The Supreme Court of the United States (SCOTUS) recently declined to consider whether Massachusetts’ taxation of nonresident remote workers violates the U.S. Constitution.1 The denial leaves in place the Massachusetts emergency regulations imposing Massachusetts income tax on certain compensation earned outside of Massachusetts.
WHY THIS MATTERS
Employers continue to be required to withhold Massachusetts income tax on compensation for services performed outside Massachusetts if paid to employees who were engaged in performing services in Massachusetts immediately prior to the Massachusetts COVID-19 emergency order through September 15, 2021 (the date the emergency regulation is set to expire).
In response to the coronavirus pandemic, many U.S. state and local governments issued temporary public health measures and emergency orders intended to limit the spread of the coronavirus. These measures often placed capacity restrictions on businesses and required nonessential employees to work remotely. Additionally, many companies have adopted “work anywhere” policies that allow employees to perform services remotely in locations that were not previously their primary places of employment.
Seeking to protect their tax revenue bases from these COVID disruptions, many jurisdictions have issued guidance for employers with respect to withholding for remote workers. In some states, the guidance instructs an employer to make no changes to withholding if the employee, pre-COVID, was assigned to a work location in the state.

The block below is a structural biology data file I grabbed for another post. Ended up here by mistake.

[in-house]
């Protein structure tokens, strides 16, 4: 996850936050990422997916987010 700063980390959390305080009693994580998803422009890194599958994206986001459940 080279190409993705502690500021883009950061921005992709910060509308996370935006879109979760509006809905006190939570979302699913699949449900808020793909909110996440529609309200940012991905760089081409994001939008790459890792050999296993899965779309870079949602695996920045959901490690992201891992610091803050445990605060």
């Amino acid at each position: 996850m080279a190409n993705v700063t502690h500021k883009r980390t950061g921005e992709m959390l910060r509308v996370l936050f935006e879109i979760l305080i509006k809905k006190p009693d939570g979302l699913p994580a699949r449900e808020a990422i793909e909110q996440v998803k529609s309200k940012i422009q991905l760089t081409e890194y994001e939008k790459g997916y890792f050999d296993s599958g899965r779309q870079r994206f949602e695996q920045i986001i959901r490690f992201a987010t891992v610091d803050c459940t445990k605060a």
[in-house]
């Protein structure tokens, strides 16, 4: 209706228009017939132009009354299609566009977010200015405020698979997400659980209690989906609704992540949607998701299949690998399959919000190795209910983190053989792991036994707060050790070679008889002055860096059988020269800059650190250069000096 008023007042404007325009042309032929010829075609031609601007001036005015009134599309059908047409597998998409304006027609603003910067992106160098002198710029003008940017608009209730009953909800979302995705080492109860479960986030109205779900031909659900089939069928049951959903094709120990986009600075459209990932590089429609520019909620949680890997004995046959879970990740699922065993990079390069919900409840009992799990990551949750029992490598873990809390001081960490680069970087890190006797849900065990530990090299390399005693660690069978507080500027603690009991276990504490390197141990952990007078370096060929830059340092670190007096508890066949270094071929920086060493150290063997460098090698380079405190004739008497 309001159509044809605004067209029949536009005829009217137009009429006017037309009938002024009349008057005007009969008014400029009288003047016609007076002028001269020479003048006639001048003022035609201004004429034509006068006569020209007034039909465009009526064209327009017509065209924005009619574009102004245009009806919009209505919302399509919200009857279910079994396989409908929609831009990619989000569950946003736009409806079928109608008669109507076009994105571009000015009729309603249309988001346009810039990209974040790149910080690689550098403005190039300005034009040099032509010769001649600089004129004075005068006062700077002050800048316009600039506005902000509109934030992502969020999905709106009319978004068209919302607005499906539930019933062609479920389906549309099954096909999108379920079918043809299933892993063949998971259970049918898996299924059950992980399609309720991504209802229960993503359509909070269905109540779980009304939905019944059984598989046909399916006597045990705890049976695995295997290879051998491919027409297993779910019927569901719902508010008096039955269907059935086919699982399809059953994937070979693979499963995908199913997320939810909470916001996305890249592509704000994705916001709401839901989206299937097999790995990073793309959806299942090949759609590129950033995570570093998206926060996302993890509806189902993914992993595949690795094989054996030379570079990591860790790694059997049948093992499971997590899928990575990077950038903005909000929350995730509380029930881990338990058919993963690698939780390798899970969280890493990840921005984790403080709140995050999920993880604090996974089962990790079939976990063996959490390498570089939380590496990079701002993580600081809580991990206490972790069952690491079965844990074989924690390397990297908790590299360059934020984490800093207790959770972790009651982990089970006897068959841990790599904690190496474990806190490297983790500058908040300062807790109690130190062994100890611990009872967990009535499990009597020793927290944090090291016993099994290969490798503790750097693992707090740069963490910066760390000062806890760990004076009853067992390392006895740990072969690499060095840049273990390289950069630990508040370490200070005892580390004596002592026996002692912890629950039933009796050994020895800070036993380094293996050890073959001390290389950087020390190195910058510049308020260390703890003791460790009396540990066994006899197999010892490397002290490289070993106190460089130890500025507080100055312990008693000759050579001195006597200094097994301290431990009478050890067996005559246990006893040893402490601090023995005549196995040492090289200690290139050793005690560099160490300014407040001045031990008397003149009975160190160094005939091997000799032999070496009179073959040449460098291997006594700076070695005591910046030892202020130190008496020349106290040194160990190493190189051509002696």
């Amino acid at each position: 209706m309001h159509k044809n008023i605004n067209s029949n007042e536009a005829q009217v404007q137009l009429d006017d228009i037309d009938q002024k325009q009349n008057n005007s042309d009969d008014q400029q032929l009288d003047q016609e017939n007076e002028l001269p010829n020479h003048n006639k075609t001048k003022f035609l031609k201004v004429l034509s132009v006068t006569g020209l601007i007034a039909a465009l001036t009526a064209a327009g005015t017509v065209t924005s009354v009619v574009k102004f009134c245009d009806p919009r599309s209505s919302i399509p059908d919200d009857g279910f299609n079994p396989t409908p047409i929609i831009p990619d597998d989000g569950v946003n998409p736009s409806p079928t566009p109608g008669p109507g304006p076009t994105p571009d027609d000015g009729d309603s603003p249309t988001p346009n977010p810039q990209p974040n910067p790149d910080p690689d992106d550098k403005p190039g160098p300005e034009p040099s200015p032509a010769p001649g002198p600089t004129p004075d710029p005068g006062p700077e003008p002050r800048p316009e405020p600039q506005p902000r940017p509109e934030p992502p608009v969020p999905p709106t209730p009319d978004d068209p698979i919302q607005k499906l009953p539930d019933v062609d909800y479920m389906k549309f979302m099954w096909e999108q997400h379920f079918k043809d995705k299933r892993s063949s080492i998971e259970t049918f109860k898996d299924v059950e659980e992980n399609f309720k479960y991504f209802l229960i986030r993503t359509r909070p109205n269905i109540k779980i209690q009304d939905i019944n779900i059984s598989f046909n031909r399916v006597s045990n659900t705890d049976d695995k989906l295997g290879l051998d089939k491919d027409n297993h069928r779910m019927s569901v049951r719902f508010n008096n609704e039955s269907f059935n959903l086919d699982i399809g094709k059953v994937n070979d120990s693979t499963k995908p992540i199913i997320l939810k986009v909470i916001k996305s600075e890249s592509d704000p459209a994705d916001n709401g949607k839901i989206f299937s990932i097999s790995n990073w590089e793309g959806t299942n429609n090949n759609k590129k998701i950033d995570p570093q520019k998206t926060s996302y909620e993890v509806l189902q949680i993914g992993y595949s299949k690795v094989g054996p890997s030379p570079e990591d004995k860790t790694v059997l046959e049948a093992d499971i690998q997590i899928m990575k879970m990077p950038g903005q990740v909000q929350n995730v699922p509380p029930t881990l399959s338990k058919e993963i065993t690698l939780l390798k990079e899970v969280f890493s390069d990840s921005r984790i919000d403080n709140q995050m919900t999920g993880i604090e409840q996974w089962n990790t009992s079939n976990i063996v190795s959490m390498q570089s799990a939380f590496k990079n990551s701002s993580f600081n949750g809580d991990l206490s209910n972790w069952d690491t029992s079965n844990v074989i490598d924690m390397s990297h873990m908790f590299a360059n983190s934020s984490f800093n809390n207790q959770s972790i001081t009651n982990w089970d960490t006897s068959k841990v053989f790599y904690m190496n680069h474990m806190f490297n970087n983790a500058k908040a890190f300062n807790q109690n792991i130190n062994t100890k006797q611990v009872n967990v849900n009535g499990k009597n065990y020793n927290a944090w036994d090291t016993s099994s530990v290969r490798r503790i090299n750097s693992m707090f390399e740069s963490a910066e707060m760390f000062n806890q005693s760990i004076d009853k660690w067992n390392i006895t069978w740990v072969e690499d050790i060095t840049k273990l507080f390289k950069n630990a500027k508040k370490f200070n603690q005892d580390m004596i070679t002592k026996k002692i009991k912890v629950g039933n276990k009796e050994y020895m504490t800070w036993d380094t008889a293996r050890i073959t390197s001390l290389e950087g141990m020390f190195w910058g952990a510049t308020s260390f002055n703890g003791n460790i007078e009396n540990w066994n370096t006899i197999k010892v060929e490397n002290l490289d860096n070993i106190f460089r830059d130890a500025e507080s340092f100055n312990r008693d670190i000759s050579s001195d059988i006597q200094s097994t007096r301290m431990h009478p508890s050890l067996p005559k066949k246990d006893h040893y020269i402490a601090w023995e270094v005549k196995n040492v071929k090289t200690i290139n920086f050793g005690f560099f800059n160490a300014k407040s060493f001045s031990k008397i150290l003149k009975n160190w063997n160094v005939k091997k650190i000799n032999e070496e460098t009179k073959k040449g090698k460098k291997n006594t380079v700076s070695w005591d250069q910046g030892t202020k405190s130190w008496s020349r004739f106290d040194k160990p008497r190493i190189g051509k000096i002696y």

Massachusetts’ Temporary Telecommuting Regulations
In October 2020, the Massachusetts Department of Revenue issued an emergency regulation that generally provides that compensation will continue to be treated as Massachusetts-source income subject to individual (personal) income tax and individual income tax withholding if it is received for services performed by a nonresident who immediately prior to the Massachusetts COVID-19 state of emergency was an employee engaged in performing such services in Massachusetts, and who is performing services from a location outside Massachusetts due to a pandemic-related circumstance.2 The emergency regulation, finalized March 5, 2021, applies to sourcing of wage income attributable to employee services performed March 10, 2020 through 90 days after the date the Massachusetts COVID-19 state of emergency is no longer in effect.
New Hampshire’s Challenge
New Hampshire (which neighbors Massachusetts) does not impose an income tax, and thus its residents are not generally subject to any state income tax on compensation for services performed in New Hampshire. However, due to this emergency regulation, the compensation of a New Hampshire resident who was employed in Massachusetts before the Massachusetts COVID-19 state of emergency, and who works remotely from his home in New Hampshire due to coronavirus restrictions, continues to be subject to Massachusetts income tax and withholding. Thus, many New Hampshire residents have been subjected to Massachusetts income tax on compensation for services performed in New Hampshire.